Thursday, March 3, 2016

White Mountain

White MountainWhite Mountain by James T. Witherspoon
My rating: 3 of 5 stars

Nameless was born into a tribe of hunters that live in an icy tundra in the north. Nameless's father is the clan chief who is renowned for killing bears with his bare hands, his brother is blessed with incredible balance, and his best friend can use magic.

Nameless has yet to display any exceptional ability. Since he's part of a tribe that names its members for their exceptional abilities, he remains nameless. Until the day everything changed.

White Mountain was an interesting tale of a younger son Nameless who becomes a skinchanger. The skin he changes into is shocking as it's his tribe's main source of food and clothing...a bear. Fortunately for Nameless he changes into a large white bear rather than the brown bears that live near his tribe. After transforming into a white bear, Nameless's father finally gives him his name White Mountain.

The beginning of the story really pulled me in. I liked Nameless and felt for someone with no particular talent in a tribe where talents aren't just lauded they in fact become a persons name. The story stayed interesting as he changed into a white bear earning the name White Mountain. I got excited about seeing a training of sort where the skinchanging White Mountain learned to harness his abilities and even change into different types of animals.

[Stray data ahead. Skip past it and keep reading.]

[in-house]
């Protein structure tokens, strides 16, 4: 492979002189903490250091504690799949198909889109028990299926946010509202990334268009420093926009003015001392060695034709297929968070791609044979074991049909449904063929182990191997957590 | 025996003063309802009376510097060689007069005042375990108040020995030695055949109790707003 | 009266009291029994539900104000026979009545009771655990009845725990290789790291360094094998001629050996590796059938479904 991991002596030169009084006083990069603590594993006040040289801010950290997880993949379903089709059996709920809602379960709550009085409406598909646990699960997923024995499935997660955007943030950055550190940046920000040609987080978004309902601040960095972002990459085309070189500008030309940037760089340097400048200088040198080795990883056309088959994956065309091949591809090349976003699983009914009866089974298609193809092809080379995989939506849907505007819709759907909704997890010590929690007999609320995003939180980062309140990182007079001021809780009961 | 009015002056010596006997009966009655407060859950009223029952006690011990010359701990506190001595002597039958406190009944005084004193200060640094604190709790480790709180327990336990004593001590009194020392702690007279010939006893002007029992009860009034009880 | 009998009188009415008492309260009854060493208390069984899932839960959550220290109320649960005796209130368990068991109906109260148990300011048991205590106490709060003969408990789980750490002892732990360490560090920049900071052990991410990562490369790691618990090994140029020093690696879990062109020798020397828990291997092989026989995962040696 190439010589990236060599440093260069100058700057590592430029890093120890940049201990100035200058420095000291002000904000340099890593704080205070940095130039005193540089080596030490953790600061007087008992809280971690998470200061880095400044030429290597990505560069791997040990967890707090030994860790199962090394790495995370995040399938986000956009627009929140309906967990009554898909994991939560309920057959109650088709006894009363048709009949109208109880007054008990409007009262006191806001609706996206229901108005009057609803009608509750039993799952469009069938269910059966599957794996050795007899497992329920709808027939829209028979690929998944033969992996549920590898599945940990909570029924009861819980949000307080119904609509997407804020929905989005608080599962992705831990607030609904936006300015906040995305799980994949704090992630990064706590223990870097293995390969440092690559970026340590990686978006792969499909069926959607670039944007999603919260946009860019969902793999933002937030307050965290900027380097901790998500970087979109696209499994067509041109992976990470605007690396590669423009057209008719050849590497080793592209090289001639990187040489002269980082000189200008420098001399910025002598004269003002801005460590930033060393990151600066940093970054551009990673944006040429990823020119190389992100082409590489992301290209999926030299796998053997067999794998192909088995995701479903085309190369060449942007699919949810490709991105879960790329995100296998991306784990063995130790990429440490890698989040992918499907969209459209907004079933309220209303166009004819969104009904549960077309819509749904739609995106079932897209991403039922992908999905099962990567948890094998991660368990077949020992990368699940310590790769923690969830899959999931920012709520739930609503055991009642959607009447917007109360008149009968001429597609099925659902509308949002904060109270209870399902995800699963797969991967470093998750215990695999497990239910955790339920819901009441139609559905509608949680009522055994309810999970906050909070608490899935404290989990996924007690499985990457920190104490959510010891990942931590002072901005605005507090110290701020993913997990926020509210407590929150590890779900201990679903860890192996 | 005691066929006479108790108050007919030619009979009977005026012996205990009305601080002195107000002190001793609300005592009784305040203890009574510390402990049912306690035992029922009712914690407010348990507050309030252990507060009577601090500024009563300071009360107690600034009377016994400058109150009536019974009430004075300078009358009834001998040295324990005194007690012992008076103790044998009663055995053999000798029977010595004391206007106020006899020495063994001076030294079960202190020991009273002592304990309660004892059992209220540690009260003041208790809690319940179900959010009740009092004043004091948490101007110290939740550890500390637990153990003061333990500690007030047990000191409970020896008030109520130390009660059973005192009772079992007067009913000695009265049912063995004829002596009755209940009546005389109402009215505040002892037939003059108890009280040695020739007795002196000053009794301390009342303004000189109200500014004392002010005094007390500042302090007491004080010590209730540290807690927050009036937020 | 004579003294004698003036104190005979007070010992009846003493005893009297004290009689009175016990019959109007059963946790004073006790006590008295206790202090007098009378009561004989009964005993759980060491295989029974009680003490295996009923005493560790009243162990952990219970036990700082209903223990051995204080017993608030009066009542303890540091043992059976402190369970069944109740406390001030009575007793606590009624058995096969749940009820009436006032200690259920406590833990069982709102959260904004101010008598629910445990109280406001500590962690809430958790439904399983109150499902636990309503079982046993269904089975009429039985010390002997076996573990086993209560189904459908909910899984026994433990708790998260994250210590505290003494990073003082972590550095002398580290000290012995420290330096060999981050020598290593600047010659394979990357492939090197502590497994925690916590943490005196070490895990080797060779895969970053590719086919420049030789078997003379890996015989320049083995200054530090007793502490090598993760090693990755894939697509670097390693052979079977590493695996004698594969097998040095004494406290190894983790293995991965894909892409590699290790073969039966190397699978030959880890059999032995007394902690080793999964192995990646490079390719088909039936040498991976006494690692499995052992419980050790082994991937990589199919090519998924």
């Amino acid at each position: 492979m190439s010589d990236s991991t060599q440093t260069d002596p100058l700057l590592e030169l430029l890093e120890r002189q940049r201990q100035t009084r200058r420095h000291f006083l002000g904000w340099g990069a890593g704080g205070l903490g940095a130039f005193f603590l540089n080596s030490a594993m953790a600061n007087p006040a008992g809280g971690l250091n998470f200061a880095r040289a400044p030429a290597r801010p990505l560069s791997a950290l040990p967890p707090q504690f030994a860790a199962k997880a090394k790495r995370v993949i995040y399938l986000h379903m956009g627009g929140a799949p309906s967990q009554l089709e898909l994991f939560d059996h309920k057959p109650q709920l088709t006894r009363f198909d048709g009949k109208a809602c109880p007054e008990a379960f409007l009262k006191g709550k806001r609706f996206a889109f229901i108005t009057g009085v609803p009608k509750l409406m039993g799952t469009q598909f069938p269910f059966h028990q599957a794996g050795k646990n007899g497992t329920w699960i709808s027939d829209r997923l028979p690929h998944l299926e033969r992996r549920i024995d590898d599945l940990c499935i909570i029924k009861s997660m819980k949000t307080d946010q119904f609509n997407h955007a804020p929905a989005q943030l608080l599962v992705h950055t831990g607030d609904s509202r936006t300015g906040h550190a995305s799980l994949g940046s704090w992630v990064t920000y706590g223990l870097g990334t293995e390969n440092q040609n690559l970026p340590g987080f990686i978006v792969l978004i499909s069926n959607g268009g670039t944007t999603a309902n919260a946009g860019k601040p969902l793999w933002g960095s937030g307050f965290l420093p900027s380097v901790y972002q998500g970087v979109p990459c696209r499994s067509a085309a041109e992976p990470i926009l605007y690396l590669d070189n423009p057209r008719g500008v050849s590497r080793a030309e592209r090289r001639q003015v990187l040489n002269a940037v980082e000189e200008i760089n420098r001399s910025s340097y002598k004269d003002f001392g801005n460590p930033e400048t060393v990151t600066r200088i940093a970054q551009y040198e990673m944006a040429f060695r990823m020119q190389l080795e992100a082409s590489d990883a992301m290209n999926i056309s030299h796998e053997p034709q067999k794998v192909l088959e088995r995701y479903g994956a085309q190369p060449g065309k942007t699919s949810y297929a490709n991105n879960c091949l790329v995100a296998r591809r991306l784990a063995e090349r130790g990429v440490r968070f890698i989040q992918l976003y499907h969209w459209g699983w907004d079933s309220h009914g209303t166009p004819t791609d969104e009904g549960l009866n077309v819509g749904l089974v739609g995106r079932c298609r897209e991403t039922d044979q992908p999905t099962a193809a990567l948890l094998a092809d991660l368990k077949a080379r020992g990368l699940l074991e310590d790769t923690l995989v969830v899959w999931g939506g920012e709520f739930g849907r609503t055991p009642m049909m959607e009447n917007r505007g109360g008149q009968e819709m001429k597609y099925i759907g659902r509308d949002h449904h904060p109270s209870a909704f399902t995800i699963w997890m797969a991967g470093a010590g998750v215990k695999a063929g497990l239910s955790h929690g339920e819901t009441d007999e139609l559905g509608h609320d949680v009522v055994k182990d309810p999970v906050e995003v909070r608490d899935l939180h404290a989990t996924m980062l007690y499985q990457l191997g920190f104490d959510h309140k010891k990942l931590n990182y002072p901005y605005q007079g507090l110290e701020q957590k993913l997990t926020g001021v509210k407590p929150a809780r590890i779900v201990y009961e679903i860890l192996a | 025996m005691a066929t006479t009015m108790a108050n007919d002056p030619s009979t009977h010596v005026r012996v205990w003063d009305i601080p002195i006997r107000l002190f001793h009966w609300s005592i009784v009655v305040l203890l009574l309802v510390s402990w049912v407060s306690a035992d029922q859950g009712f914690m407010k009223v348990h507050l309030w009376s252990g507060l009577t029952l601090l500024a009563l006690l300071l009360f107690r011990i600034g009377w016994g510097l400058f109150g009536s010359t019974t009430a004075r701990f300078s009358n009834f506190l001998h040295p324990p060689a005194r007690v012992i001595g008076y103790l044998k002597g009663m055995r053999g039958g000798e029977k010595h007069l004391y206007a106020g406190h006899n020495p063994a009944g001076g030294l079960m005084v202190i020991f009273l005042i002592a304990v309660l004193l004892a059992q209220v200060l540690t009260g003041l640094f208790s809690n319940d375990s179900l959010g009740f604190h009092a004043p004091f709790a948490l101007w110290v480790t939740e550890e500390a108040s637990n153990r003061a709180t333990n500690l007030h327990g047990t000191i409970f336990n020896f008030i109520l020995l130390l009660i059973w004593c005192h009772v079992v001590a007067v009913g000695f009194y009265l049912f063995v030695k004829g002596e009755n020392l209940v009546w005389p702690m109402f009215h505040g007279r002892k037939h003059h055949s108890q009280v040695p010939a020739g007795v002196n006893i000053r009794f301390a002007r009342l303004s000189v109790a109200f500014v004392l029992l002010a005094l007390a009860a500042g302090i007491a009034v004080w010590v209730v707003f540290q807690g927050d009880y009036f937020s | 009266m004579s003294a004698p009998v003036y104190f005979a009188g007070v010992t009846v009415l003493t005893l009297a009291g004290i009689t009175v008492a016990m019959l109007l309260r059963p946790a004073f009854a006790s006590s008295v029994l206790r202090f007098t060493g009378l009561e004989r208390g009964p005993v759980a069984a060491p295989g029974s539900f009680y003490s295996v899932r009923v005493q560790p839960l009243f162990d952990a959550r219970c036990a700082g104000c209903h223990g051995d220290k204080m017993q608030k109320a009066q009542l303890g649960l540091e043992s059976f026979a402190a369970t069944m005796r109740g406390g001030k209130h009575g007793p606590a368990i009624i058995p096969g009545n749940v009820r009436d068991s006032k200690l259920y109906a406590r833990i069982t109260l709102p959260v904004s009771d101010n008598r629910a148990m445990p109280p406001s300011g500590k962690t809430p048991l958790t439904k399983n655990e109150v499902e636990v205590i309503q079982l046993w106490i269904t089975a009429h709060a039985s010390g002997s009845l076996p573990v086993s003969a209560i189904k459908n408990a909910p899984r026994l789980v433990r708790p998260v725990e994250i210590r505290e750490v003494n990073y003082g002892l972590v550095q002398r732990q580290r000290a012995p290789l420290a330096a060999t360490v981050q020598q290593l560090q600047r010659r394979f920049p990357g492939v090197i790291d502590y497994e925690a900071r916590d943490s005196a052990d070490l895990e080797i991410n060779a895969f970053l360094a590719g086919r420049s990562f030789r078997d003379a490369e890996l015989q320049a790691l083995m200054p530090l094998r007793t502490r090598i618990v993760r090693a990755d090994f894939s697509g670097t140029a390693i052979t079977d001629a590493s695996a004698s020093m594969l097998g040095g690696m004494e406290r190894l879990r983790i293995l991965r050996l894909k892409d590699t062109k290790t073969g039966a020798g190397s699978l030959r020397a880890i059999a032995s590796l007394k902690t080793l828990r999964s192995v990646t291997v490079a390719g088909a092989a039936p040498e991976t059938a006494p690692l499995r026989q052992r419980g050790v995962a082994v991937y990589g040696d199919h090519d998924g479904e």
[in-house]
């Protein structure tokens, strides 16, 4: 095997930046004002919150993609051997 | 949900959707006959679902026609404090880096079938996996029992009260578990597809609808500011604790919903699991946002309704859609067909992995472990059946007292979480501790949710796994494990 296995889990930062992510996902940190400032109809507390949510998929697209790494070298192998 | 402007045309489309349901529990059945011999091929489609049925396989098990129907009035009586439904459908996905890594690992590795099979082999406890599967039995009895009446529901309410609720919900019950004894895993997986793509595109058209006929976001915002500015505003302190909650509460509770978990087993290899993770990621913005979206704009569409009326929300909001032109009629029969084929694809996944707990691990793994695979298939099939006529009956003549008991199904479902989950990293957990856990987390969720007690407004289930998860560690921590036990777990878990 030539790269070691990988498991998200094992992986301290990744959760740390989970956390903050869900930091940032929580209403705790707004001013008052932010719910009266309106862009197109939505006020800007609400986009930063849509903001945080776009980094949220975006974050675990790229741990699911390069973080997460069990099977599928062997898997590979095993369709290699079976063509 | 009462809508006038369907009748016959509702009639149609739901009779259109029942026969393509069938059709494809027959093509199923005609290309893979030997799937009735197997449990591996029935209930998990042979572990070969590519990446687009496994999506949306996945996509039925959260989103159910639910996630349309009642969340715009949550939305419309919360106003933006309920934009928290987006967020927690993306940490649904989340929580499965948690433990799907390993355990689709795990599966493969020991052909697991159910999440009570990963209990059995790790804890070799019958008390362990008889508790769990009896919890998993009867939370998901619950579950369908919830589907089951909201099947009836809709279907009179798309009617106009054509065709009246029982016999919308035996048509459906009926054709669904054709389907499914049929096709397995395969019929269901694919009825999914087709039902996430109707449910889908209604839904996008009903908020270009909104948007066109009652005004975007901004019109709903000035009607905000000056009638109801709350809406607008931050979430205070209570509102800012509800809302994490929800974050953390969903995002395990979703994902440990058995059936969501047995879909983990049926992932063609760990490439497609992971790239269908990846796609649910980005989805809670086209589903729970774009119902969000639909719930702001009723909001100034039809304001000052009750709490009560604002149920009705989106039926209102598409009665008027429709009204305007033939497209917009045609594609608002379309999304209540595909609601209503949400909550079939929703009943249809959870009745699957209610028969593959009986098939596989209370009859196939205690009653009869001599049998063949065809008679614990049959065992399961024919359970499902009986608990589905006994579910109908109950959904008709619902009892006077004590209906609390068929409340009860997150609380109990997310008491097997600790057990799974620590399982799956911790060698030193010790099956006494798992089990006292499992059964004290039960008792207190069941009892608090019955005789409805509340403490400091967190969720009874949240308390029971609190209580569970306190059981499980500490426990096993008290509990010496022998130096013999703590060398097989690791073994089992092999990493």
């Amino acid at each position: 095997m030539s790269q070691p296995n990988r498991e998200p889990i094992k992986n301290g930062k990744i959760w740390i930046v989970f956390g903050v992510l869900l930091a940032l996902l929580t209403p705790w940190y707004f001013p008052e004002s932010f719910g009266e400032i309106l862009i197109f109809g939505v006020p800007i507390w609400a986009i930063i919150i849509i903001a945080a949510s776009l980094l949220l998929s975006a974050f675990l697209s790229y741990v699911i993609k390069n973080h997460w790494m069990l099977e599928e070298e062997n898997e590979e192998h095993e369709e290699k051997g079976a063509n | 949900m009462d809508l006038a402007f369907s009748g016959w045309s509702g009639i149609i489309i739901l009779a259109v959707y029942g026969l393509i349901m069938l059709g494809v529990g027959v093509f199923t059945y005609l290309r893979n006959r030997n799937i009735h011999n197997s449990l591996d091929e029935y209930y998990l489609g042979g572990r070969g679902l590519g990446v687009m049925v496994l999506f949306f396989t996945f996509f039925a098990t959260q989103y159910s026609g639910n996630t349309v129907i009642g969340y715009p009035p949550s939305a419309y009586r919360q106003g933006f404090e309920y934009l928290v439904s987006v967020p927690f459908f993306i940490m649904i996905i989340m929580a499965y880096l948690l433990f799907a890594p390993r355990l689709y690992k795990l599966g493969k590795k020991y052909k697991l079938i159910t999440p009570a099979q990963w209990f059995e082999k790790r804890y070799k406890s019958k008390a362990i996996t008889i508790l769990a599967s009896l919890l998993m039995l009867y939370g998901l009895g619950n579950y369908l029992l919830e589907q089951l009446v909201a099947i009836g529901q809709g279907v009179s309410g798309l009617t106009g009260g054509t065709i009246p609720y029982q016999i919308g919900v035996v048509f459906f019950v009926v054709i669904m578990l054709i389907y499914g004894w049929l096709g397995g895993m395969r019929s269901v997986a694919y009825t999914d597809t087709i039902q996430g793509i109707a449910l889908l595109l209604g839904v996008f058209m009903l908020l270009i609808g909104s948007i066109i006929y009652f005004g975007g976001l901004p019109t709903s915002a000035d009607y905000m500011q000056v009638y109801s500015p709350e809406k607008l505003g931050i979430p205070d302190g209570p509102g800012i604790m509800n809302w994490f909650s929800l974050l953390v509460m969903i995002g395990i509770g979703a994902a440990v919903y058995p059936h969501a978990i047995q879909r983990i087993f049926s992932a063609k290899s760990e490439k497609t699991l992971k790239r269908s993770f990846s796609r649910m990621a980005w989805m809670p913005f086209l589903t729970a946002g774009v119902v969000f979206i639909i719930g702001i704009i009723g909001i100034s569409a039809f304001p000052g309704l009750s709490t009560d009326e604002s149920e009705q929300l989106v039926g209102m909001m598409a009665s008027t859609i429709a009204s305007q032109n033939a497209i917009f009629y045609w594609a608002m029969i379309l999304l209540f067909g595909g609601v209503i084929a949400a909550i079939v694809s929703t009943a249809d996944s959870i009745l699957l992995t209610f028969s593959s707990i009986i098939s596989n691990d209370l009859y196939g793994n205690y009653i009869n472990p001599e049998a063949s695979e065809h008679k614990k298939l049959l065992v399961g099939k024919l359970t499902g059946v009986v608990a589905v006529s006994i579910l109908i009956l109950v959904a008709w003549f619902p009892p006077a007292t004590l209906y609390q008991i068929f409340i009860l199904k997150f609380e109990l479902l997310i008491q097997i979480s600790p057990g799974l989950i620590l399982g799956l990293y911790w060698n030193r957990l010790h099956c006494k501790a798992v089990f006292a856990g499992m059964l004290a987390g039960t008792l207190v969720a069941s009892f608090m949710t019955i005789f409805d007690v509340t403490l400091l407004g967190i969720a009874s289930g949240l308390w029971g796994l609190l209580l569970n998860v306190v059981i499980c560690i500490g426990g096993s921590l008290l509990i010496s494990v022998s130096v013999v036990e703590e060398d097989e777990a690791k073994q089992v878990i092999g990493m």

Unfortunately shortly into that the story changed from a young man adjusting to his skinchanging abilities to a story on how people are just other animals and shouldn't feel they are more important than any other living thing. The dialogue at one point literally says that with no room for interpretation. All this is accomplished while the main character as a white bear hunts and kills seals to sustain himself and his partner. The story took on a national geographic in the arctic tone which wasn't too interesting to me.

One other thing that I personally disliked is that Nameless/White Mountain's internal dialogue read at times as though he was explaining everything that was happening to the reader rather than the reader experiencing it right along with him.

White Mountain certainly has moments that really caught my interest, but overall it was just OK.

2.5 out of 5 stars

View all my reviews